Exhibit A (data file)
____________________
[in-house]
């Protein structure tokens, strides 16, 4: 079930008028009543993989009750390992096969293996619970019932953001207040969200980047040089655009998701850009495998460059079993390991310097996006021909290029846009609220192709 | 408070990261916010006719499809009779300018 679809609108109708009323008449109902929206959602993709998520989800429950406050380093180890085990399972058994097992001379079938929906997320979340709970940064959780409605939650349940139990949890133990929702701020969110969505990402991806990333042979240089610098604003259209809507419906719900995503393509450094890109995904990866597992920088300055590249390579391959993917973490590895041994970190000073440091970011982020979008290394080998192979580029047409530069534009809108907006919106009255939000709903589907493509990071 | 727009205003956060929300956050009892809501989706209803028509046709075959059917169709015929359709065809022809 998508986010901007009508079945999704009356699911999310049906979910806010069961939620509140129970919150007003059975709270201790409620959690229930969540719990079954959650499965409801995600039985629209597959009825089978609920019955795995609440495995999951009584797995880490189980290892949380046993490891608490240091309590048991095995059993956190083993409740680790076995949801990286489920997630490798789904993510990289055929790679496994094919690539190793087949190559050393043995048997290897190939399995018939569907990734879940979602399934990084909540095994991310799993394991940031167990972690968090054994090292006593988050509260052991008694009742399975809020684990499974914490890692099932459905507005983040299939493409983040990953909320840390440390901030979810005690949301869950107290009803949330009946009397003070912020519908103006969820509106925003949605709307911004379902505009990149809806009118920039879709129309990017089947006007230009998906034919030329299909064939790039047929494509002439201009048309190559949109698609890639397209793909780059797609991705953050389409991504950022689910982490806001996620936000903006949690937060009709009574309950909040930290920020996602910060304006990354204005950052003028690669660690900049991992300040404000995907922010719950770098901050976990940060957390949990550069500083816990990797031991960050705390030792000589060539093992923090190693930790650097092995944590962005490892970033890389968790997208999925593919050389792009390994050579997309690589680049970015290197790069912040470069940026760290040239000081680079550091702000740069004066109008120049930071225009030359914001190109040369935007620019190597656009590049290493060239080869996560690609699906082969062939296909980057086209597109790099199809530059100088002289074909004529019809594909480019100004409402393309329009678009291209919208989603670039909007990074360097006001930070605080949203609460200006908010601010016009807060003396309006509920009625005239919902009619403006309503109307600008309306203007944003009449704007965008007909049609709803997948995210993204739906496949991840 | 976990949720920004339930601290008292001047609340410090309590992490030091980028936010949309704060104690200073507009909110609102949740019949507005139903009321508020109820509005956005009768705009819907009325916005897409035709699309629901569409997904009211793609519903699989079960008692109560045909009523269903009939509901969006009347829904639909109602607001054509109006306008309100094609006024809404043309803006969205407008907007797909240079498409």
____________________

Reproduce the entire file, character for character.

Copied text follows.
[in-house]
């Protein structure tokens, strides 16, 4: 079930008028009543993989009750390992096969293996619970019932953001207040969200980047040089655009998701850009495998460059079993390991310097996006021909290029846009609220192709 | 408070990261916010006719499809009779300018 679809609108109708009323008449109902929206959602993709998520989800429950406050380093180890085990399972058994097992001379079938929906997320979340709970940064959780409605939650349940139990949890133990929702701020969110969505990402991806990333042979240089610098604003259209809507419906719900995503393509450094890109995904990866597992920088300055590249390579391959993917973490590895041994970190000073440091970011982020979008290394080998192979580029047409530069534009809108907006919106009255939000709903589907493509990071 | 727009205003956060929300956050009892809501989706209803028509046709075959059917169709015929359709065809022809 998508986010901007009508079945999704009356699911999310049906979910806010069961939620509140129970919150007003059975709270201790409620959690229930969540719990079954959650499965409801995600039985629209597959009825089978609920019955795995609440495995999951009584797995880490189980290892949380046993490891608490240091309590048991095995059993956190083993409740680790076995949801990286489920997630490798789904993510990289055929790679496994094919690539190793087949190559050393043995048997290897190939399995018939569907990734879940979602399934990084909540095994991310799993394991940031167990972690968090054994090292006593988050509260052991008694009742399975809020684990499974914490890692099932459905507005983040299939493409983040990953909320840390440390901030979810005690949301869950107290009803949330009946009397003070912020519908103006969820509106925003949605709307911004379902505009990149809806009118920039879709129309990017089947006007230009998906034919030329299909064939790039047929494509002439201009048309190559949109698609890639397209793909780059797609991705953050389409991504950022689910982490806001996620936000903006949690937060009709009574309950909040930290920020996602910060304006990354204005950052003028690669660690900049991992300040404000995907922010719950770098901050976990940060957390949990550069500083816990990797031991960050705390030792000589060539093992923090190693930790650097092995944590962005490892970033890389968790997208999925593919050389792009390994050579997309690589680049970015290197790069912040470069940026760290040239000081680079550091702000740069004066109008120049930071225009030359914001190109040369935007620019190597656009590049290493060239080869996560690609699906082969062939296909980057086209597109790099199809530059100088002289074909004529019809594909480019100004409402393309329009678009291209919208989603670039909007990074360097006001930070605080949203609460200006908010601010016009807060003396309006509920009625005239919902009619403006309503109307600008309306203007944003009449704007965008007909049609709803997948995210993204739906496949991840 | 976990949720920004339930601290008292001047609340410090309590992490030091980028936010949309704060104690200073507009909110609102949740019949507005139903009321508020109820509005956005009768705009819907009325916005897409035709699309629901569409997904009211793609519903699989079960008692109560045909009523269903009939509901969006009347829904639909109602607001054509109006306008309100094609006024809404043309803006969205407008907007797909240079498409």